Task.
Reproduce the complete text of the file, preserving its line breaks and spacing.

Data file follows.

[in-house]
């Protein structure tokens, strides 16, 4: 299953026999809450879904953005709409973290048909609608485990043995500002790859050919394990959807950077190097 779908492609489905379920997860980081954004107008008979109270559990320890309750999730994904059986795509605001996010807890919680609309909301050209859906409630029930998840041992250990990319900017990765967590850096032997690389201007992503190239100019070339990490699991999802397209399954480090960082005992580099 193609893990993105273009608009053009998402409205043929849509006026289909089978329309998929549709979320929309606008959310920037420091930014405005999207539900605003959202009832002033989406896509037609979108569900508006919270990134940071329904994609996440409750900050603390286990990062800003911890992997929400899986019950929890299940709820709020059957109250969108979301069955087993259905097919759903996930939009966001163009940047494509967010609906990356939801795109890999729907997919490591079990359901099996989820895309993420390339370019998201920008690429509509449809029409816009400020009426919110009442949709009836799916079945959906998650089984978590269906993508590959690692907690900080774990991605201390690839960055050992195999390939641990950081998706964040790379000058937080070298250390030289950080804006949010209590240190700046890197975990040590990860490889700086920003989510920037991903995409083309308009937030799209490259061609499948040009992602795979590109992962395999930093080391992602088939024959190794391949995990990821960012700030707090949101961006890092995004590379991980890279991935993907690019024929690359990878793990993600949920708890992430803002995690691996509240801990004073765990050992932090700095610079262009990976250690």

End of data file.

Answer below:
[in-house]
């Protein structure tokens, strides 16, 4: 299953026999809450879904953005709409973290048909609608485990043995500002790859050919394990959807950077190097 779908492609489905379920997860980081954004107008008979109270559990320890309750999730994904059986795509605001996010807890919680609309909301050209859906409630029930998840041992250990990319900017990765967590850096032997690389201007992503190239100019070339990490699991999802397209399954480090960082005992580099 193609893990993105273009608009053009998402409205043929849509006026289909089978329309998929549709979320929309606008959310920037420091930014405005999207539900605003959202009832002033989406896509037609979108569900508006919270990134940071329904994609996440409750900050603390286990990062800003911890992997929400899986019950929890299940709820709020059957109250969108979301069955087993259905097919759903996930939009966001163009940047494509967010609906990356939801795109890999729907997919490591079990359901099996989820895309993420390339370019998201920008690429509509449809029409816009400020009426919110009442949709009836799916079945959906998650089984978590269906993508590959690692907690900080774990991605201390690839960055050992195999390939641990950081998706964040790379000058937080070298250390030289950080804006949010209590240190700046890197975990040590990860490889700086920003989510920037991903995409083309308009937030799209490259061609499948040009992602795979590109992962395999930093080391992602088939024959190794391949995990990821960012700030707090949101961006890092995004590379991980890279991935993907690019024929690359990878793990993600949920708890992430803002995690691996509240801990004073765990050992932090700095610079262009990976250690």